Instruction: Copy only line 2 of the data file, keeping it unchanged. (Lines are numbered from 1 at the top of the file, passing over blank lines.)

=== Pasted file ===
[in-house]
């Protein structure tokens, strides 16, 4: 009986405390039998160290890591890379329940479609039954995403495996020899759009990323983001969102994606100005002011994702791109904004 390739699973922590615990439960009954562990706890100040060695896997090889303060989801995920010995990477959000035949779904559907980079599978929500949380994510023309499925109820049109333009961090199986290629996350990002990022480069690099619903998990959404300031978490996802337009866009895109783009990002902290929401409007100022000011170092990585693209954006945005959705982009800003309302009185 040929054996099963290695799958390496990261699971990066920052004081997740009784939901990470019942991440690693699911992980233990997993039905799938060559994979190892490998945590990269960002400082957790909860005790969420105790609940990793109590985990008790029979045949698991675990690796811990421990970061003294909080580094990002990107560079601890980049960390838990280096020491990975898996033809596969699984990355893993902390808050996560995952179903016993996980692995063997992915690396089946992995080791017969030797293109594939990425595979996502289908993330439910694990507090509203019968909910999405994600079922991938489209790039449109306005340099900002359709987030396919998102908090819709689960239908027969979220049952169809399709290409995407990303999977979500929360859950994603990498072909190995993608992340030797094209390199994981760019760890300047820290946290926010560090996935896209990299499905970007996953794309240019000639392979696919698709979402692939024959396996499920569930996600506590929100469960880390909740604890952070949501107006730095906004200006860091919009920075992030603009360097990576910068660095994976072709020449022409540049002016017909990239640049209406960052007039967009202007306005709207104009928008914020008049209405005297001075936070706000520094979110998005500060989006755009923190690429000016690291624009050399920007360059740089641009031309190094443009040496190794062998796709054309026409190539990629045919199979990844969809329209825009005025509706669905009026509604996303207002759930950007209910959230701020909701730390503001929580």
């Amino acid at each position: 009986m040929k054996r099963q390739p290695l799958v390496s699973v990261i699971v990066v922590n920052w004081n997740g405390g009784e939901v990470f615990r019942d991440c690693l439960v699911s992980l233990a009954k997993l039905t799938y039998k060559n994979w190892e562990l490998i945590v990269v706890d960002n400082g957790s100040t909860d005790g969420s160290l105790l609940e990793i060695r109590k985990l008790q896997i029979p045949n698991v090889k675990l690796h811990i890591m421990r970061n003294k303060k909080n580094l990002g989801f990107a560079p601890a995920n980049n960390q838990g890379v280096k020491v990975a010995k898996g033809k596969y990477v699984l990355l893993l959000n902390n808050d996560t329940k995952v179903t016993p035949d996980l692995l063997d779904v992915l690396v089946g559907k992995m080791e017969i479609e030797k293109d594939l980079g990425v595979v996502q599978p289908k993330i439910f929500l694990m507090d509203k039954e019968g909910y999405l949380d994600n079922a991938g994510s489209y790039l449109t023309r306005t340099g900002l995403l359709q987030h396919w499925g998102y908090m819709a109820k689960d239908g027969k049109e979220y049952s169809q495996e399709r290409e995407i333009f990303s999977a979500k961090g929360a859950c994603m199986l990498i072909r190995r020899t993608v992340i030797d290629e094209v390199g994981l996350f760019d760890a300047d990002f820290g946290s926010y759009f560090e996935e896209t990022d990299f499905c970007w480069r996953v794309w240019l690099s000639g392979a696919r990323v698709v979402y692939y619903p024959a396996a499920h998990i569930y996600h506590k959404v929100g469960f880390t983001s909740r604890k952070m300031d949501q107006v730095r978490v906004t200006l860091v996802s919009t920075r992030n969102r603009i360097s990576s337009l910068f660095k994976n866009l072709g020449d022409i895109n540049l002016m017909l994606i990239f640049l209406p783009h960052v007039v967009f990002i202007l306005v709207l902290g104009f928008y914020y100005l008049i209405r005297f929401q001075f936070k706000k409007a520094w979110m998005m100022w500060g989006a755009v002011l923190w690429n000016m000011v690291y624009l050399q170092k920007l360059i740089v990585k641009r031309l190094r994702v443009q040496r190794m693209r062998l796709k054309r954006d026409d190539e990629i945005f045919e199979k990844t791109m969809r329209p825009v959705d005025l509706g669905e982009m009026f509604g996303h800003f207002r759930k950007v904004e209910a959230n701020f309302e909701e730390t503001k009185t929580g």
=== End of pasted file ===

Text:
């Protein structure tokens, strides 16, 4: 009986405390039998160290890591890379329940479609039954995403495996020899759009990323983001969102994606100005002011994702791109904004 390739699973922590615990439960009954562990706890100040060695896997090889303060989801995920010995990477959000035949779904559907980079599978929500949380994510023309499925109820049109333009961090199986290629996350990002990022480069690099619903998990959404300031978490996802337009866009895109783009990002902290929401409007100022000011170092990585693209954006945005959705982009800003309302009185 040929054996099963290695799958390496990261699971990066920052004081997740009784939901990470019942991440690693699911992980233990997993039905799938060559994979190892490998945590990269960002400082957790909860005790969420105790609940990793109590985990008790029979045949698991675990690796811990421990970061003294909080580094990002990107560079601890980049960390838990280096020491990975898996033809596969699984990355893993902390808050996560995952179903016993996980692995063997992915690396089946992995080791017969030797293109594939990425595979996502289908993330439910694990507090509203019968909910999405994600079922991938489209790039449109306005340099900002359709987030396919998102908090819709689960239908027969979220049952169809399709290409995407990303999977979500929360859950994603990498072909190995993608992340030797094209390199994981760019760890300047820290946290926010560090996935896209990299499905970007996953794309240019000639392979696919698709979402692939024959396996499920569930996600506590929100469960880390909740604890952070949501107006730095906004200006860091919009920075992030603009360097990576910068660095994976072709020449022409540049002016017909990239640049209406960052007039967009202007306005709207104009928008914020008049209405005297001075936070706000520094979110998005500060989006755009923190690429000016690291624009050399920007360059740089641009031309190094443009040496190794062998796709054309026409190539990629045919199979990844969809329209825009005025509706669905009026509604996303207002759930950007209910959230701020909701730390503001929580």